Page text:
Diluted rennet is added by pouring it over a slotted utensil so that it disperses evenly across
the milk and can be stirred efficiently.
Photo by Gianaclis Caldwell
The first two methods of basic cheesemaking are a combination of heat and added acid to curdle milk, and added starter culture to cause bacteria to produce acid and curdle milk. The next steps in the basic cheesemaking process include using a tiny amount of rennet to help coagulate the milk, and draining of the curds. These steps take a while as the added bacteria must be given time to produce enough acid to form a curd. With the addition of a touch of rennet, the milk will achieve a much thicker consistency than any of the products in the last chapter. This is also the first time that calcium chloride is used in the recipes, since it is only helpful if you are using rennet. All of the cheeses made with the following method are tender, soft, and meant to be used fresh.
As with the other cheese and milk products we have made so far, there is a huge variety made throughout the world that go by many different names. But you wouldn't learn any more, other than that there is little difference between these recipes.
Steps for Making Fresh and Versatile Cheeses
The method for making fresh and versatile cheeses is essentially the same as the one for making cultured milks and creams only with a few additional steps after the milk is heated and the culture is added. This method yields about 2-2.5 pounds of cheese per gallon of milk (0.9-1.1 kg per 4 L), depending on how long it the cheese is drained.
Follow the steps for heating the milk and adding the culture, then continue with the following steps:
Add Calcium Chloride
If calcium chloride is to be used (it is usually optional, but sometimes helpful), it is always diluted and added at least 5 minutes before the rennet; it is never added afterwards or the coagulation will be erratic and broken. The recommended dose of calcium chloride is approximately equal to the amount of single-strength rennet used, or about 1/4 tsp. (0.7 ml) per gallon of milk. It should be diluted in cool tap water before it is added to the milk. Use 1/4 cup (30 ml) water for every 1/4 teaspoon (0.7 ml) of calcium chloride.
When the milk has fully coagulated and ripened, ti will pull away form the sides of the pot and
a thin layer of whey will cover the surface.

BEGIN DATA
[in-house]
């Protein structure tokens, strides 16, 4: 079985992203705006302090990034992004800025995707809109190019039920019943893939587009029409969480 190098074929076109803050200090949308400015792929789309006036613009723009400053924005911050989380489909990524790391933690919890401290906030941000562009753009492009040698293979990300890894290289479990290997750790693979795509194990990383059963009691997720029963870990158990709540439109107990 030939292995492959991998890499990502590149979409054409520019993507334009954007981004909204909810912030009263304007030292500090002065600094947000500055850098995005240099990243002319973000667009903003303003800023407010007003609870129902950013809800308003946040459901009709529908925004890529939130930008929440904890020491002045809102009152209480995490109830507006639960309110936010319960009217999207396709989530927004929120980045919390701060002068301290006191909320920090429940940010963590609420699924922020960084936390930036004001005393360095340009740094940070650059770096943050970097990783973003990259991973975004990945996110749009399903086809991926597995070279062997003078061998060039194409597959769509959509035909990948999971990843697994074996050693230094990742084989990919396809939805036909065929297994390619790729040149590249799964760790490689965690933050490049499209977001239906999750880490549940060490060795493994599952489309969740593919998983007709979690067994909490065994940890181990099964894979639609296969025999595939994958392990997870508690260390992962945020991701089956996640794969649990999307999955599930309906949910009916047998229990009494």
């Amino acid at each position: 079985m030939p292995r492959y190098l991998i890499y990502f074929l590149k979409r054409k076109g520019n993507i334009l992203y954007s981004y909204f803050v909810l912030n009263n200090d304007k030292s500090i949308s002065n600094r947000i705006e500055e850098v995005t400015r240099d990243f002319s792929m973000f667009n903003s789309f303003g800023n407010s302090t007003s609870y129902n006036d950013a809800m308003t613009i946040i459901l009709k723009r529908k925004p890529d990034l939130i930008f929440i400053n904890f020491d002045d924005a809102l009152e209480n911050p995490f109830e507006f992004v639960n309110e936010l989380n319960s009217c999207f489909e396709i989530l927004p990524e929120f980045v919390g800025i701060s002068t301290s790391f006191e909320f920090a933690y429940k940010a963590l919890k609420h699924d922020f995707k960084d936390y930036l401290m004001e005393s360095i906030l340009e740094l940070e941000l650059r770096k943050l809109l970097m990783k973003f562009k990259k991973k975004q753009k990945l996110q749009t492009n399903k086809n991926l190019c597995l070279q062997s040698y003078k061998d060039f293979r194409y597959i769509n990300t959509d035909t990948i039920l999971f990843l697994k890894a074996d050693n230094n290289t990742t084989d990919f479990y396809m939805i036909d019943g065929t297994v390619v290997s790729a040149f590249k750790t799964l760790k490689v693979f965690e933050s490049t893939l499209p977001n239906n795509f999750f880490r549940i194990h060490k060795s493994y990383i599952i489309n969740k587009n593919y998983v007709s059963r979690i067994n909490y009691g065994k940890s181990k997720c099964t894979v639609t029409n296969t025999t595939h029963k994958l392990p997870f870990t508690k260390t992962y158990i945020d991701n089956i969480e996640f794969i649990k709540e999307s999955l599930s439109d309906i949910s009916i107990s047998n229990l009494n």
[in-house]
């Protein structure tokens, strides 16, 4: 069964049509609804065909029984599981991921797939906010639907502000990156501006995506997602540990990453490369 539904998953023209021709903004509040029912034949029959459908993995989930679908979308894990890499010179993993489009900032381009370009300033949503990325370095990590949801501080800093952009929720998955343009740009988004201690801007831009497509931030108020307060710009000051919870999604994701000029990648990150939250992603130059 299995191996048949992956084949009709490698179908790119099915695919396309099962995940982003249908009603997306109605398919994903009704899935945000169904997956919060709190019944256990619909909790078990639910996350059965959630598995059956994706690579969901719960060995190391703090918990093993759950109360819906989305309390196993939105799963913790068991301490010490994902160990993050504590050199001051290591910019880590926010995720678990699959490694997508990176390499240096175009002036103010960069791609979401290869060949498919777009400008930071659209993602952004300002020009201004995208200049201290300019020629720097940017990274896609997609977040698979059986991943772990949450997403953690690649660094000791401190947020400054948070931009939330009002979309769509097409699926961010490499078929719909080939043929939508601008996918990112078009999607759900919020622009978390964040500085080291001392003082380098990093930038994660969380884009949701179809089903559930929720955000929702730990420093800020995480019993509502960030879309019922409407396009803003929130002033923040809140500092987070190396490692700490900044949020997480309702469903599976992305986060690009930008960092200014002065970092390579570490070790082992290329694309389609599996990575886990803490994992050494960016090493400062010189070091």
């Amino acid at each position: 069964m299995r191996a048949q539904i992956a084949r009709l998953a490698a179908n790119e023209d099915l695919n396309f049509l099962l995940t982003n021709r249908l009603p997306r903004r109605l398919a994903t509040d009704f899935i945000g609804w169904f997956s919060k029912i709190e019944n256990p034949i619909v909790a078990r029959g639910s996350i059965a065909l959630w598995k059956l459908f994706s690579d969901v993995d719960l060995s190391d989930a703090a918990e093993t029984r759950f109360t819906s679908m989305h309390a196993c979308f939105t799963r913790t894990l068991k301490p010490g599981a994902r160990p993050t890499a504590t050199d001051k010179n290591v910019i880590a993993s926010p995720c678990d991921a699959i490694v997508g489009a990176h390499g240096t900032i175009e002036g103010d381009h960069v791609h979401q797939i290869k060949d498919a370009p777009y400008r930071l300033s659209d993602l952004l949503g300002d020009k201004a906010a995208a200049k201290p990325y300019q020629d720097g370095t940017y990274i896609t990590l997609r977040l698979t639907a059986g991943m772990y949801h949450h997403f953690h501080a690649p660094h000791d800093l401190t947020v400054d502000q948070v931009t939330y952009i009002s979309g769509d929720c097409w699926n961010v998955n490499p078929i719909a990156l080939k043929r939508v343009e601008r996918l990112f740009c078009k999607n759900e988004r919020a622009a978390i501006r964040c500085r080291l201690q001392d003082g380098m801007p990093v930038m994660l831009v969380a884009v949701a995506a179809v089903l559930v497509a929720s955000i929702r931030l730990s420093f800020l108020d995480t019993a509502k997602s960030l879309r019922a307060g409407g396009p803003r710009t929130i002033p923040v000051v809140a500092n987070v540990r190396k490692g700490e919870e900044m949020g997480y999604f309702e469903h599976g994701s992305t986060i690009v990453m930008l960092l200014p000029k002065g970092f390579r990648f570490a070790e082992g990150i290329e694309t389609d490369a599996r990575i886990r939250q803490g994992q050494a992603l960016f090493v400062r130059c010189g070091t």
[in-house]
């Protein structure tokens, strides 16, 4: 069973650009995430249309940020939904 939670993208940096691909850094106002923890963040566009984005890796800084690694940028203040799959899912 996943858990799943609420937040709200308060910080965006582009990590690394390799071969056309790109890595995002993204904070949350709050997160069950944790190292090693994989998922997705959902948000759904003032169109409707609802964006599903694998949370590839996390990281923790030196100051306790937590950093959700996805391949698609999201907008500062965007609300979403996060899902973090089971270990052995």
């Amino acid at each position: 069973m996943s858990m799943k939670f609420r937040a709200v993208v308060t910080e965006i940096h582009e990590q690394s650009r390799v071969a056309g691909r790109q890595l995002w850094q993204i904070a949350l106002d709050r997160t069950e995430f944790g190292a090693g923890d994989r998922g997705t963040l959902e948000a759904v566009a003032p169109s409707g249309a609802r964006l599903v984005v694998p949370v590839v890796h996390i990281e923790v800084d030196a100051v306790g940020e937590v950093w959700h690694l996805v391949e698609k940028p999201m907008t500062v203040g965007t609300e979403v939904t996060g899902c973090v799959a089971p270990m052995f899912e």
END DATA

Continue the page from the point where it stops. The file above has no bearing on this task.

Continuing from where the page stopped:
Photo by Gianaclis Caldwell
Before adding rennet, it should be measured very carefully; too little will not provide enough enzymes to properly coagulate the milk, and too much will add odd flavors and bitterness. All rennet types must be diluted or dissolved in cool, non-chlorinated water before adding to the milk. If only chlorinated water is available, it can be easily dechlorinated by adding a drop or two of milk, just enough to add a touch of milkiness. (The presence of the milk inactivates the chlorine.)
Before adding the rennet, start stirring the milk using an up-and-down motion with a ladle or spoon; this gets the milk moving so that the rennet mixes in as quickly as possible. Stop stirring briefly and pour the diluted rennet over the flat part of the ladle so that it splatters across the surface of the milk, and then continue stirring with that up-and-down motion for about ten strokes. Hold the flat part of the ladle to the top of the milk in several spots to help still the milk. As soon as the rennet is added, it starts doing its invisible work. By stirring well, but not in a swirling motion, you are able to mix it in thoroughly and get it to stop moving quickly. This helps ensure that it coagulates as evenly as possible.
Ripen and Coagulate
After the rennet has been added, the milk must sit very still and not be bumped or stirred. Even vibrations from a counter or floor can cause tiny breaks in the coagulation. The coagulation period will usually last about 20-60 minutes, depending on the type of cheese.
Once the curd has thickened to the desired texture and tanginess, some of the whey is removed by draining the curd in a bag, cloth or form. These cheeses are too soft and mushy to be pressed or drained in a loosely woven cloth, so you must use a fabric that is fairly tightly woven. The bag or cloth is usually hung or suspended in some manner allowing gravity to do the work of whey removal; the handle of a ladle, or other sturdy utensil, set across a pot works nicely for this. Once the desired texture is achieved, the curd is stirred, salted, and refrigerated — or devoured!
Chevre or fromage blanc curds can be hung to drain over a pot.
Photo by Gianaclis Caldwell
Store and Use
Cultured fresh cheeses will last several weeks in the fridge as long as they aren't exposed to yeasts and molds. They are high in moisture, like the quick and simple cheeses produced in chapter 4, but lower in moisture than the cultured milks and cream of chapter 5. Since they are loaded with good bacteria and are quite acidic, they have a long shelf life, and some can even be frozen with very little change in texture upon thawing.
What to Do With the Whey From Fresh and Versatile Cheeses
The cheeses from this process will create whey that contains some milk sugar, acid, a bit of fat, and some protein. There isn't much nutrition in it, so it isn't good for as many uses. You can use it to water acid-loving plants (such as evergreen trees, azaleas, and most berries), or pour it on compost or down the drain.
Reprinted with permission from Mastering Basic Cheesemaking: The Fun and Fundamentals of Making Cheese at Home by Gianaclis Caldwell and published by New Society Publishers, 2016. Buy this book from our store: Mastering Basic Cheesemaking: The Fun and Fundamentals of Making Cheese at Home.